The Massachusetts Appeals Court today upheld illegal-weapons convictions against a college student found walking around campus with a loaded gun in his backpack after a security guard spotted live rounds and a hunting knife in the console of his Jeep - which was festooned with stickers reading "Kill 'Em All Let God Sort It Out" and "Sniper No Need to Run--You'll Only Die Tired."
Jason Whitehead, at the time a student at Cape Cod Community College, argued that his convictions for carrying a firearm without a license and carrying a firearm on school grounds should be tossed because a Barnstable police officer searched his backpack without a warrant after not finding a gun during a pat frisk - and after he voluntarily produced an FID card for the three rounds of ammunition.
In its ruling, however, the appeals court said the 2012 backpack search was permissible under a Supreme Court ruling that lets police conduct emergency searches to protect themselves or the public.
The court noted the openly viewable rounds and the stickers alone were enough to give security guards and police concern a gunman might be wandering around campus. Whitehead's camo outfit and "aggressive" posture when he walked towards his Jeep when he noticed men with uniforms near it did nothing to reduce the tension:
First, regardless whether the defendant possessed an FID card, there were sufficient articulable facts to create a reasonable suspicion for the patfrisk and search of the backpack. In the wake of school shootings such as occurred at Columbine, Colorado; Santee, California; and Newtown, Connecticut, "we take judicial notice of the actual and potential violence in ... schools," Commonwealth v. Milo M., 433 Mass. 149, 156 (2001), and note the heightened sensitivity of school officials to signs that a student may have brought guns onto school property and might embark on a shooting rampage. See generally G.S. Katzmann (ed.), Securing Our Children's Future: New Approaches to Juvenile Justice and Youth Violence 1-27, 386-414 (2002). The officer observed the presence of three types of ammunition and a hunting knife openly displayed in the defendant's vehicle, the defendant's aggressive posture, his camouflage attire, and the threatening decals on his vehicle. When taken in combination, these facts justify a frisk of both the defendant's person and backpack because a reasonable person in the officer's position would fear for his own safety and that of others on a college campus. Indeed, the presence of ammunition alone gave rise to a reasonable inference that a firearm was also present. ... Based on the presence of the ammunition and the reasonable inference that a gun might be nearby, it was reasonable for Officer Donovan to suspect that his safety and the safety of others at the college were in danger.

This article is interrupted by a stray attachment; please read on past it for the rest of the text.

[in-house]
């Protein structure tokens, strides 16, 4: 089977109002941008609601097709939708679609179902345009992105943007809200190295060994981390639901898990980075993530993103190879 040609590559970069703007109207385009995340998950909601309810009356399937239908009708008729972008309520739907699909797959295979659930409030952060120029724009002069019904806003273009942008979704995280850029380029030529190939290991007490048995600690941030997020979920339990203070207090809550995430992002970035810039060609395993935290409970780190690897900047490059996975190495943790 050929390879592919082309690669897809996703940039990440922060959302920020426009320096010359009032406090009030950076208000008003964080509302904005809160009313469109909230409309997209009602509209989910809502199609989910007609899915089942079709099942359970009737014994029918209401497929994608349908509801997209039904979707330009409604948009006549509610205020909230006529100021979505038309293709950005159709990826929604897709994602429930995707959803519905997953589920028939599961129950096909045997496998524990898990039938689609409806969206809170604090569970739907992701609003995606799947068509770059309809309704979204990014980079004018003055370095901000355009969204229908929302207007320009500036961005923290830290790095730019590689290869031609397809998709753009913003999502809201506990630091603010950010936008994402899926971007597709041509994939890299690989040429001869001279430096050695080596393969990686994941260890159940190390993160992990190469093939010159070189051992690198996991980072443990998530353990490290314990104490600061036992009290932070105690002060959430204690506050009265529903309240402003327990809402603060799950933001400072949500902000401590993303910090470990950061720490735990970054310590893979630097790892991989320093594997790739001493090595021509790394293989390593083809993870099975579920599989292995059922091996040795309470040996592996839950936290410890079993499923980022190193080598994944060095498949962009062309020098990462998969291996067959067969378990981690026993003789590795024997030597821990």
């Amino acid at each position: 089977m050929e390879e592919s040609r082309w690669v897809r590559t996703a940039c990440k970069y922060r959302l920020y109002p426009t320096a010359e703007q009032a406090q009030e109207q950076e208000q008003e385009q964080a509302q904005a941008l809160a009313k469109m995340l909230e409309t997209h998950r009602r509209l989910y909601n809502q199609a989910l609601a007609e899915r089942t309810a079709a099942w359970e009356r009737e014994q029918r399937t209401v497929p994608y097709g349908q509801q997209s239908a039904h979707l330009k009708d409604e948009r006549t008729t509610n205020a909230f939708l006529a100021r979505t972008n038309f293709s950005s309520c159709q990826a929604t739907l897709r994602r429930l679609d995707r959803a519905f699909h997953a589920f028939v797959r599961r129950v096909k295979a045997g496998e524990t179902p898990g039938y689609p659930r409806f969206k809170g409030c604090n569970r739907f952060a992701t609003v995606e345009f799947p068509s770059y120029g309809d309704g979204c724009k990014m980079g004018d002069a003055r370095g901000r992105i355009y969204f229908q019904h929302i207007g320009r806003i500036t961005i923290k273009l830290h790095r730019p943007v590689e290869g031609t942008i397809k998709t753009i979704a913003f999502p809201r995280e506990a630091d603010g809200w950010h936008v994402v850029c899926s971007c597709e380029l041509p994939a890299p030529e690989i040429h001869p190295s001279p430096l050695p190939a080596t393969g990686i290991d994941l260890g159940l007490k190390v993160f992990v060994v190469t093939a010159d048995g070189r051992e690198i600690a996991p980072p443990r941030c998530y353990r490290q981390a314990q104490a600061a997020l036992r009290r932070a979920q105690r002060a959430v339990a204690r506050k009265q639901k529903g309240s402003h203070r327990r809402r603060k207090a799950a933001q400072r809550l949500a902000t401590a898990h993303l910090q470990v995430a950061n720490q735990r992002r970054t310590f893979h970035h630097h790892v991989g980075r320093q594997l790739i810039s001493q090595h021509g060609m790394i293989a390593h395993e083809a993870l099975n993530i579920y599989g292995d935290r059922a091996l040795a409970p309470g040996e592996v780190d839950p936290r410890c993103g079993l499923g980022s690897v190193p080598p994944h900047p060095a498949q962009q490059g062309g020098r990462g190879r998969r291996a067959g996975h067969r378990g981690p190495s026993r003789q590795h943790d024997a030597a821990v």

The court continues:
The same factors justifying the patfrisk of the defendant's person justified a patdown of the backpack he carried. A rule prohibiting the search of the bag would allow the defendant to leave the scene with a weapon that could be used against the officer as soon as the defendant regained possession of the bag.
Plus, the fact that he was on school grounds gave the officer more of a reason to search - since Massachusetts bans possession of guns or ammo on school or college grounds without permission of school officials, which Whitehead didn't have, the court said.
Finally, as Officer Donovan testified and as the motion judge found, he read the defendant the Miranda rights after he pat frisked him for weapons. As has been noted, after he removed the backpack from the defendant and advised him that he was going to pat frisk it, the defendant suddenly said, "Wait, there is a loaded gun in there." The defendant's admission to having a loaded gun inside his backpack on a college campus prior to the officer's search quite obviously confirmed the validity of the officer's concern for his own safety and the safety of the college community.